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Summary

SAS – a familiar name in data analytics – has recorded positive revenue growth rates year after year throughout the last decade. The not-so-secret reason behind its performance is the depth of functionality it now provides across its products portfolio. Much of SAS’s success lies in its Visual Analytics and Visual Statistics products, which offer visualization-based exploratory analytics for faster and more accurate predictive analysis.

Data visualization and exploration is a “hot market” right now

It’s happy hour in the data visualization market and SAS has put its stake in the ground with its product Visual Analytics. Over the last two to three years, vendor interest has continued to grow in the data-visualization market, driven by the realization that there is a strong unmet demand for easy-to-use analytics solutions and a considerable untapped budget sitting within lines of businesses. Most exploratory analytics vendors offer interactive visualization (i.e. familiar charts and dashboards) to make their products more accessible to the everyday user. However, as the focus of analysis shifts from reporting and charting to complex predictive analytics, new-age exploratory analytics tools struggle to keep up – not due to technical limitations, but due to an increasingly diverse set of customers.

Visualizations will not lose relevance in the world of advanced data analytics. In fact, visualizations continue to be used in innovative ways by data scientists to understand patterns in complex data sets, such as those found in genomic and weather data. However, visualizations that work wonders in reporting do not always work well for data analysts and scientists who mine data. Also, visualizations vary significantly based on the industry and function mining the data because the structure of the data can take different forms.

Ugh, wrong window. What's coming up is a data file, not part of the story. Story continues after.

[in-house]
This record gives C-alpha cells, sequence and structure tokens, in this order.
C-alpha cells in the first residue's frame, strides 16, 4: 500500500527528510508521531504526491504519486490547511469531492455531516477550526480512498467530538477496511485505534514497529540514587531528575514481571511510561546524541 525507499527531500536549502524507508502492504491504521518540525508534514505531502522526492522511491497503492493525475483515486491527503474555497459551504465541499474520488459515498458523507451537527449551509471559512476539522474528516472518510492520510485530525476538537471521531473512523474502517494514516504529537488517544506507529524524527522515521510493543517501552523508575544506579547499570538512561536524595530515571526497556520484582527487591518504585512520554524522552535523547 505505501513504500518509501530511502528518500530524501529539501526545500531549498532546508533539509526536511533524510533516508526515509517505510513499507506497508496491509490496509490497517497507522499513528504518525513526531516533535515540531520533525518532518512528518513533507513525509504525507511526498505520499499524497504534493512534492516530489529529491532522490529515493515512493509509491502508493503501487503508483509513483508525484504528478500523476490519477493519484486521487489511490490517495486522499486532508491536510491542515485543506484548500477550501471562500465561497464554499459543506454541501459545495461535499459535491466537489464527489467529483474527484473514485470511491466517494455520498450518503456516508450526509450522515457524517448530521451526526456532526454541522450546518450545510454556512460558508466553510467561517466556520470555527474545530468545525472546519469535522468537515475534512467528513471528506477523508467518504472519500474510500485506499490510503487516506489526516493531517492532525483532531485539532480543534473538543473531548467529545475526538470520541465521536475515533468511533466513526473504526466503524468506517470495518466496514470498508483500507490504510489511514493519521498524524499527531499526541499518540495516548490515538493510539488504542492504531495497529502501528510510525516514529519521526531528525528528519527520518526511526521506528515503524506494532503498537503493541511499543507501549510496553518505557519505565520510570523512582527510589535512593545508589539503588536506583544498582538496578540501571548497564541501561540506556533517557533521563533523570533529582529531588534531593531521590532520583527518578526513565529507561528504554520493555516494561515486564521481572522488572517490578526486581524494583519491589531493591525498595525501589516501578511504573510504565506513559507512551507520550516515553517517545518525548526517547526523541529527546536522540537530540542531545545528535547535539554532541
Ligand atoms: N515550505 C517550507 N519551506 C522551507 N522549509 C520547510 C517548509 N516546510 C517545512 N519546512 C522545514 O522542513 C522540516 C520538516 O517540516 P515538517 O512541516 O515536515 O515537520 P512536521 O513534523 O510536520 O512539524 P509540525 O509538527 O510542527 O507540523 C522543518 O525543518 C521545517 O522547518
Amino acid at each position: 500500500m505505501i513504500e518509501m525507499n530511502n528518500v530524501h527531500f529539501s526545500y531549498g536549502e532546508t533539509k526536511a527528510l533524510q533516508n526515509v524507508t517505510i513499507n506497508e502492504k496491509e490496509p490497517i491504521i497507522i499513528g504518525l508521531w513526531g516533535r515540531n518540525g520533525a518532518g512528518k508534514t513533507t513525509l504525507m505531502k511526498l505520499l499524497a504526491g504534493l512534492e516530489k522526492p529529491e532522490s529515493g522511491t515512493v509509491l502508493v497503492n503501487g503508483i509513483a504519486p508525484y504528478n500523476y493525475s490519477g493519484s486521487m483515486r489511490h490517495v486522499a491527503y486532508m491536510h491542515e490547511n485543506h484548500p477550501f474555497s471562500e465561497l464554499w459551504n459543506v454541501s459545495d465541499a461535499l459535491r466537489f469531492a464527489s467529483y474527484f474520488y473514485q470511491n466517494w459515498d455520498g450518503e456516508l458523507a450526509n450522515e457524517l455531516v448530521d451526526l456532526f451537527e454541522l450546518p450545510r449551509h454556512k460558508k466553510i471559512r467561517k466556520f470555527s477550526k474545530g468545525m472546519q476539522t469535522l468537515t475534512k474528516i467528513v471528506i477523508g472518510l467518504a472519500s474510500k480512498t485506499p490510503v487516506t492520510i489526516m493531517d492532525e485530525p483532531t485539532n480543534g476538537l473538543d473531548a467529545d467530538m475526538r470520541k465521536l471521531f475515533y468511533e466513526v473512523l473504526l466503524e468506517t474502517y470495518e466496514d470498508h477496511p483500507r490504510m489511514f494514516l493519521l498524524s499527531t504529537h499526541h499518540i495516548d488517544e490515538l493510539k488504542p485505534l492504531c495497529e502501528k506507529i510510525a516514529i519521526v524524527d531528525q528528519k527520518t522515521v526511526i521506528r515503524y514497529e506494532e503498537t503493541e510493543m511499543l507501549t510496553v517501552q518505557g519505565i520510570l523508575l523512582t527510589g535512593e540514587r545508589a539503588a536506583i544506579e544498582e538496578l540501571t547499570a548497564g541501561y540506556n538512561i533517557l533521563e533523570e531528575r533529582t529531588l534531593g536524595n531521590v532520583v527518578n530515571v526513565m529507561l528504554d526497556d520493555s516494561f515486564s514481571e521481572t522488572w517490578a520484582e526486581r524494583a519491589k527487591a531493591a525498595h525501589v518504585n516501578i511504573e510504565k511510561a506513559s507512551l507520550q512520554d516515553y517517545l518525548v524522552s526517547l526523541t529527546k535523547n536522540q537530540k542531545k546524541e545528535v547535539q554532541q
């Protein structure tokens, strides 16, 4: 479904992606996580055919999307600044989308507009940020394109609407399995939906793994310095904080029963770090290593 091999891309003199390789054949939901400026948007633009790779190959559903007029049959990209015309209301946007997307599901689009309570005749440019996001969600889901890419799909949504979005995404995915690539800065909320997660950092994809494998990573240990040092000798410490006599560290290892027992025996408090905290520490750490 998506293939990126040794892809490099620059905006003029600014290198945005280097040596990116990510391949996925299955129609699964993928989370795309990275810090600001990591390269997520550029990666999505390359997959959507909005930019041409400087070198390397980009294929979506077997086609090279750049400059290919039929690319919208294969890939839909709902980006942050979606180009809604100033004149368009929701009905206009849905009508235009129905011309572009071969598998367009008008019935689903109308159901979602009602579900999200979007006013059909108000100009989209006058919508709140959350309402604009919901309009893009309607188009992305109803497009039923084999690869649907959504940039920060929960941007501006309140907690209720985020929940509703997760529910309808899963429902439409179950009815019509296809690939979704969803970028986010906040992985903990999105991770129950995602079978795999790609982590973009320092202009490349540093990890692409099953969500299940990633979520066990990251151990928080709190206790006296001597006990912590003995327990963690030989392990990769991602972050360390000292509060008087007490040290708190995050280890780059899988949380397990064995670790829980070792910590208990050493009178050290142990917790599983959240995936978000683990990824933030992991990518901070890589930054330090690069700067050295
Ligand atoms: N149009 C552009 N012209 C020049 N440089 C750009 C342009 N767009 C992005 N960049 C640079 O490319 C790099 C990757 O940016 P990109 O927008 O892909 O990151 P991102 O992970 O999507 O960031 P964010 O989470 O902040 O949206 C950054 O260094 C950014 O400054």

Visual Analytics and Visual Statistics cater as much to the analytics enthusiast as to the data scientist or professional data analyst. Visual Statistics stands out for its cluster matrices to help investigate the distribution of different variables and understand relationships among them. The product offers decision trees to model “what if” scenarios and help optimize outcomes. Capabilities for write-back (which means that users can change independent variables to see the changes in dependent variables or vice versa) stand out on both products. The vendor is starting to include visualizations in other targeted SAS products such as SAS Visual Investigator.

This is by no means an end in itself, as I see further integration of features and functionality between the two products down the line. There is also an ever increasing list of things that SAS will need to do to ensure the products don’t lose relevance. But it’s a great place to start.

Appendix

Further reading

How to Justify the Business Case for EPM, IT014-002906 (March 2014)

Fundamentals: Enterprise Performance Management, IT014-002874 (January 2014)

A Practitioner's Guide to Self-Service BI and Analytics, IT0014-002967 (December 2014)

Author

Surya Mukherjee, Senior Analyst, IT – Information Management

surya.mukherjee@ovum.com

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